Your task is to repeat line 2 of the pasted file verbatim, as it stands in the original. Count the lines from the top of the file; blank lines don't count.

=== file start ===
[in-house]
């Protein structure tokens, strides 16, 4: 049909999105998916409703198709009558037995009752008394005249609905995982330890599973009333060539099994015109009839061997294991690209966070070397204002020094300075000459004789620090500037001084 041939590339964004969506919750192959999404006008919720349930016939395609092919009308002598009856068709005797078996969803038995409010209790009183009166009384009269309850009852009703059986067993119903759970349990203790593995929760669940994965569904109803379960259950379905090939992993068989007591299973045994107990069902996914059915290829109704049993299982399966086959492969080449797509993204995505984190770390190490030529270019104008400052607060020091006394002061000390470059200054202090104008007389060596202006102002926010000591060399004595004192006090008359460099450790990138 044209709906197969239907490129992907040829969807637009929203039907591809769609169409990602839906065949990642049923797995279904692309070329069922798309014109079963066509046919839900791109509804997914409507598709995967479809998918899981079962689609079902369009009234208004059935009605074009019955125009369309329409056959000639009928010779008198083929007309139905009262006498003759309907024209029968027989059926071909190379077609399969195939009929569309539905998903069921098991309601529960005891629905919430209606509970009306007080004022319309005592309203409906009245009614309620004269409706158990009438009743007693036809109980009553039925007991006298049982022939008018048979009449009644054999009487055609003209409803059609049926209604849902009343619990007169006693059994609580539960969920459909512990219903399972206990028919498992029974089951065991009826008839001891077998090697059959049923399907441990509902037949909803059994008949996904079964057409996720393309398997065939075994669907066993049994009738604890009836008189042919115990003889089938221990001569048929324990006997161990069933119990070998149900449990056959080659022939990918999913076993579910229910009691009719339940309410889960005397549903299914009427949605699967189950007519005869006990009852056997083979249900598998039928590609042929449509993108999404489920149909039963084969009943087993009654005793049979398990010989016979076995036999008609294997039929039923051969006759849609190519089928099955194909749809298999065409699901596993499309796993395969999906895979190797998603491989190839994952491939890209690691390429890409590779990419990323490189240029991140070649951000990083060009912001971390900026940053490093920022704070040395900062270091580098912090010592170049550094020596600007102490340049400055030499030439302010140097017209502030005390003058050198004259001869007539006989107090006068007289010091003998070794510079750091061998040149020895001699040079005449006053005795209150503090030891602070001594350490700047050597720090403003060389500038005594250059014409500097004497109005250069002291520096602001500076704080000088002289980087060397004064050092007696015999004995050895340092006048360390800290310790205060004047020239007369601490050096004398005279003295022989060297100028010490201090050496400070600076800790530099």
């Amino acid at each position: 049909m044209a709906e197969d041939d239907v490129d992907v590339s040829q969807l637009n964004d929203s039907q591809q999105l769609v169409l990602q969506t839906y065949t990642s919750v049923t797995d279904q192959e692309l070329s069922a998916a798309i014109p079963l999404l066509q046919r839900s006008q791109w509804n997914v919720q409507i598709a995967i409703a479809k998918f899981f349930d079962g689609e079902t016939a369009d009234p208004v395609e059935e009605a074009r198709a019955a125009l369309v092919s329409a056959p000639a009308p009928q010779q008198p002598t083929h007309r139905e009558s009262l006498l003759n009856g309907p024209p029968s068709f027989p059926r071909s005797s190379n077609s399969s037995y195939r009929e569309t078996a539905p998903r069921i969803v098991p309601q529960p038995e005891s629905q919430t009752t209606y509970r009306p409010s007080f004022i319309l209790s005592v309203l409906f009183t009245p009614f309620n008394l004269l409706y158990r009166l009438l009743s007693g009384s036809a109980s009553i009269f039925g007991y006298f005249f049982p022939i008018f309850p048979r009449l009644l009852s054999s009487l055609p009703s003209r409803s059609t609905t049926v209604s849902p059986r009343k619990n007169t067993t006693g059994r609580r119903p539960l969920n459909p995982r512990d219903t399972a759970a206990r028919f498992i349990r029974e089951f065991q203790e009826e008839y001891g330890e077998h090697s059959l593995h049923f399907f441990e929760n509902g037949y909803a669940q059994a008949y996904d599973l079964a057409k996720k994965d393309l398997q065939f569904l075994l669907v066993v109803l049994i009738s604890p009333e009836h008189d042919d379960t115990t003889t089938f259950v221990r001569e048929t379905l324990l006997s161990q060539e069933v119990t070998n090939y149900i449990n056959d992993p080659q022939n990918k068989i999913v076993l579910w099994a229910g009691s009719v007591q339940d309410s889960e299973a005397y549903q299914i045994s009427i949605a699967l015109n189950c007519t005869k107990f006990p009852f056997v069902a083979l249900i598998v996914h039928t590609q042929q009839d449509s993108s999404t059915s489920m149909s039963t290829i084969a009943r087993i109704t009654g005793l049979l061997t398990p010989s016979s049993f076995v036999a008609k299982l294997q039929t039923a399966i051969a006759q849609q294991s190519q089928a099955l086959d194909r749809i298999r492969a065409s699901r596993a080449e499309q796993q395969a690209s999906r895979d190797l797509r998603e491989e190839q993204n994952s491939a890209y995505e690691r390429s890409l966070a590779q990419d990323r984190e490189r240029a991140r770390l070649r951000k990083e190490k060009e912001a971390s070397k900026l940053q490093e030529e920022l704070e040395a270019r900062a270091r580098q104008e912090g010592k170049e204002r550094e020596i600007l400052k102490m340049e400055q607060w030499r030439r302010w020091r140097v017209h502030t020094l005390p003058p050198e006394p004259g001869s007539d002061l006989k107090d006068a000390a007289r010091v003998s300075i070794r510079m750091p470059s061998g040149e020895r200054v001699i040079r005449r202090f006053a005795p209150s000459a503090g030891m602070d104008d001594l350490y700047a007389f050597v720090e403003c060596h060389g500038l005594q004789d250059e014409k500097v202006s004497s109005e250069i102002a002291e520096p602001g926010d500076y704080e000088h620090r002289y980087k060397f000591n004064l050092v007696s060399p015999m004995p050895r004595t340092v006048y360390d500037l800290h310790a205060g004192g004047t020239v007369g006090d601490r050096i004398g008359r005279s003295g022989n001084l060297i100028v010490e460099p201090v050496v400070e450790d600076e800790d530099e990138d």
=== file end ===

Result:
């Protein structure tokens, strides 16, 4: 049909999105998916409703198709009558037995009752008394005249609905995982330890599973009333060539099994015109009839061997294991690209966070070397204002020094300075000459004789620090500037001084 041939590339964004969506919750192959999404006008919720349930016939395609092919009308002598009856068709005797078996969803038995409010209790009183009166009384009269309850009852009703059986067993119903759970349990203790593995929760669940994965569904109803379960259950379905090939992993068989007591299973045994107990069902996914059915290829109704049993299982399966086959492969080449797509993204995505984190770390190490030529270019104008400052607060020091006394002061000390470059200054202090104008007389060596202006102002926010000591060399004595004192006090008359460099450790990138 044209709906197969239907490129992907040829969807637009929203039907591809769609169409990602839906065949990642049923797995279904692309070329069922798309014109079963066509046919839900791109509804997914409507598709995967479809998918899981079962689609079902369009009234208004059935009605074009019955125009369309329409056959000639009928010779008198083929007309139905009262006498003759309907024209029968027989059926071909190379077609399969195939009929569309539905998903069921098991309601529960005891629905919430209606509970009306007080004022319309005592309203409906009245009614309620004269409706158990009438009743007693036809109980009553039925007991006298049982022939008018048979009449009644054999009487055609003209409803059609049926209604849902009343619990007169006693059994609580539960969920459909512990219903399972206990028919498992029974089951065991009826008839001891077998090697059959049923399907441990509902037949909803059994008949996904079964057409996720393309398997065939075994669907066993049994009738604890009836008189042919115990003889089938221990001569048929324990006997161990069933119990070998149900449990056959080659022939990918999913076993579910229910009691009719339940309410889960005397549903299914009427949605699967189950007519005869006990009852056997083979249900598998039928590609042929449509993108999404489920149909039963084969009943087993009654005793049979398990010989016979076995036999008609294997039929039923051969006759849609190519089928099955194909749809298999065409699901596993499309796993395969999906895979190797998603491989190839994952491939890209690691390429890409590779990419990323490189240029991140070649951000990083060009912001971390900026940053490093920022704070040395900062270091580098912090010592170049550094020596600007102490340049400055030499030439302010140097017209502030005390003058050198004259001869007539006989107090006068007289010091003998070794510079750091061998040149020895001699040079005449006053005795209150503090030891602070001594350490700047050597720090403003060389500038005594250059014409500097004497109005250069002291520096602001500076704080000088002289980087060397004064050092007696015999004995050895340092006048360390800290310790205060004047020239007369601490050096004398005279003295022989060297100028010490201090050496400070600076800790530099």